Monster Snook in Clearwater Florida

Although July has just arrived, it feels like August. A water temperature of 87 degrees was recorded at the conclusion of a Tampa Fishing Charter just 2 days ago. Snook are still in their spawning phase out on the beaches and there are still numerous locations where groups of fish can be sighted and fished every day.  There are notable changes in snook behavior as summer wears on however. Fish that generally fed aggressively in late May to mid June have become less accommodating, maybe because of the heat, but equally likely because of the fishing pressure. Snook can be found, year after year, in predictable locations, and therefore get plenty of fishing attention. Tampa Fishing Guides will use a variety of tactics to deal with this situation. As snook are somewhat nocturnal in nature anyway, fishing very early or late in the day, or after dark, will generally yield better results  and bigger fish. If fishing during daylight hours, approach fish very cautiously, stay as far away as possible (maximum casting distance), be quiet and, most importantly, be patient. Get properly positioned, chum lightly and wait to see how fish respond before even casting. Let fish settle down and then cast accurately, trying to place baits either upstream of stationary fish in current, or in front of fish moving down the beach. Dropping baits on visible fish will often scatter them. Casting multiple baits into groups of fish is also ill advised...better to make a well placed cast and have another angler waiting, bait ready, to see how fish respond or where they move.  Finally, look for locations that are less obvious snook hangouts... where fish get less pressure.  These may be hard to find but will continue to produce fish when other pressured locations all but shut off.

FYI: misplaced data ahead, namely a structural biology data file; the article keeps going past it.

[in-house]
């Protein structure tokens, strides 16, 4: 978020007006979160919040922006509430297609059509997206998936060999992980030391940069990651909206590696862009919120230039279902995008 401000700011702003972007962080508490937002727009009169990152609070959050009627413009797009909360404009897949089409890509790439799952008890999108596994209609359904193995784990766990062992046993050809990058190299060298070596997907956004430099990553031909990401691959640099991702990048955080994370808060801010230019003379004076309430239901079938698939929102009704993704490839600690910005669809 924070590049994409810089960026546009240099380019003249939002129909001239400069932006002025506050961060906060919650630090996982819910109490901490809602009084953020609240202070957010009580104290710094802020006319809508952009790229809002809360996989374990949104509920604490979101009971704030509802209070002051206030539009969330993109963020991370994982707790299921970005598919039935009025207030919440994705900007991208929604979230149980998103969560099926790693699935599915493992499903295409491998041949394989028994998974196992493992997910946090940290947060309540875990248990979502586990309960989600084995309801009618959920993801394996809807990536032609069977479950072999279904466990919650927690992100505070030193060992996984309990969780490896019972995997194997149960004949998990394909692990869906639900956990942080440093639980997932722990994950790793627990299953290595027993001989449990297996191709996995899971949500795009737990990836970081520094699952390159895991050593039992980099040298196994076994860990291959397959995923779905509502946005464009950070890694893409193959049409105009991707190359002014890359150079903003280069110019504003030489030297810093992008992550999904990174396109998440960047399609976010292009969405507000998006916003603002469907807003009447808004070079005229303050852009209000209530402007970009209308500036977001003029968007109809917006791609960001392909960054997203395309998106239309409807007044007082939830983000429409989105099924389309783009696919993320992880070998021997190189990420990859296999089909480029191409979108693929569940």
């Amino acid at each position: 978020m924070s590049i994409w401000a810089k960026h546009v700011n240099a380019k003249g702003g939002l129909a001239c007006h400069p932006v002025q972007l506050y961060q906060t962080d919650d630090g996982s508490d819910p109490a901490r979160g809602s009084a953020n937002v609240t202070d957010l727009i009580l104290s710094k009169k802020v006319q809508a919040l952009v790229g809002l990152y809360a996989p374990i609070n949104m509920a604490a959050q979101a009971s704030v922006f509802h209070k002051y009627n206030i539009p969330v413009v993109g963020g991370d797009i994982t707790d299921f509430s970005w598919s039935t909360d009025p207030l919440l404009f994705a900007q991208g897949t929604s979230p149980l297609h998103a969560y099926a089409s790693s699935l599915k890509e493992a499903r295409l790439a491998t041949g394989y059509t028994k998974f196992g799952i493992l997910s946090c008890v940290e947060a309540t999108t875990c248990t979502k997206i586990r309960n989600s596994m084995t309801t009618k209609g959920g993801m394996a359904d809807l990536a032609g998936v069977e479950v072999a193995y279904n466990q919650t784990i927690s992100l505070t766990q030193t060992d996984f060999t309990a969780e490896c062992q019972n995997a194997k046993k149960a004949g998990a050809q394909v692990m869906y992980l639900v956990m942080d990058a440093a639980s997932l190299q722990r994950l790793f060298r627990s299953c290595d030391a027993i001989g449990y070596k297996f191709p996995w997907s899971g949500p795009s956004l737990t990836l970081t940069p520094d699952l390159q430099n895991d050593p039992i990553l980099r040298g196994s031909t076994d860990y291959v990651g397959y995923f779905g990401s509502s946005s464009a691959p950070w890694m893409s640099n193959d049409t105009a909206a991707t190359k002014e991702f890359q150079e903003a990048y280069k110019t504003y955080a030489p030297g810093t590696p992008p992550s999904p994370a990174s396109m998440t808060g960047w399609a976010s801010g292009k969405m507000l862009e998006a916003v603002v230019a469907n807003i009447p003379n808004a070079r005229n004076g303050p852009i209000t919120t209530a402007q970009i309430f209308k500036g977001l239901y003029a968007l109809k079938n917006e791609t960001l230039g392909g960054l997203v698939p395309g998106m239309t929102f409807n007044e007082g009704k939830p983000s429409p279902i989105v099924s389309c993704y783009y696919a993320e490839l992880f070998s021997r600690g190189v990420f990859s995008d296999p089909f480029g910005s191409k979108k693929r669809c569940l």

Tampa Fishing for Redfish and Snook

Redfish, fortunately, seem to get a bit less pressure this time of the year due to a variety of factors, from red snapper and grouper being open, to tarpon and snook being available on the beaches. Fishing patterns for these fish haven't really changed from the past few months.  Fish are still frequenting mangrove shorelines on the high tides and are also being found in St Joseph's sound around spoil islands and under residential docks. A few schools of fish have been seen in the last few weeks, but most fish are being caught "one here, one there". Slot fish have been the norm but occasional over slot fish in the 30 inch range are still making sporadic appearances. Redfish are still a dependable species to catch as summer gets hot, just be prepared to fish a variety of spots in order to locate fish consistently. Big summer high tides will continue for several more months and, with these, redfishing will remain productive as these fish are among the most heat tolerant of our inshore species.

Big Summer Redfish

The larger seatrout that fill the sound in the winter and move to the beaches during spring and early summer have all but departed. Small trout remain scattered on shallow flats with decent flow but keeper fish are harder too find now.  Tarpon are still running the beaches in decent numbers as of a few days ago and will likely stick around for a bit longer. Inshore fishing for small sharks in the passes is another option for "the heat of summer" fishing. Set a chum bag out along grassy edges and wait for them to show up. Good luck and good fishing.

 

 

 

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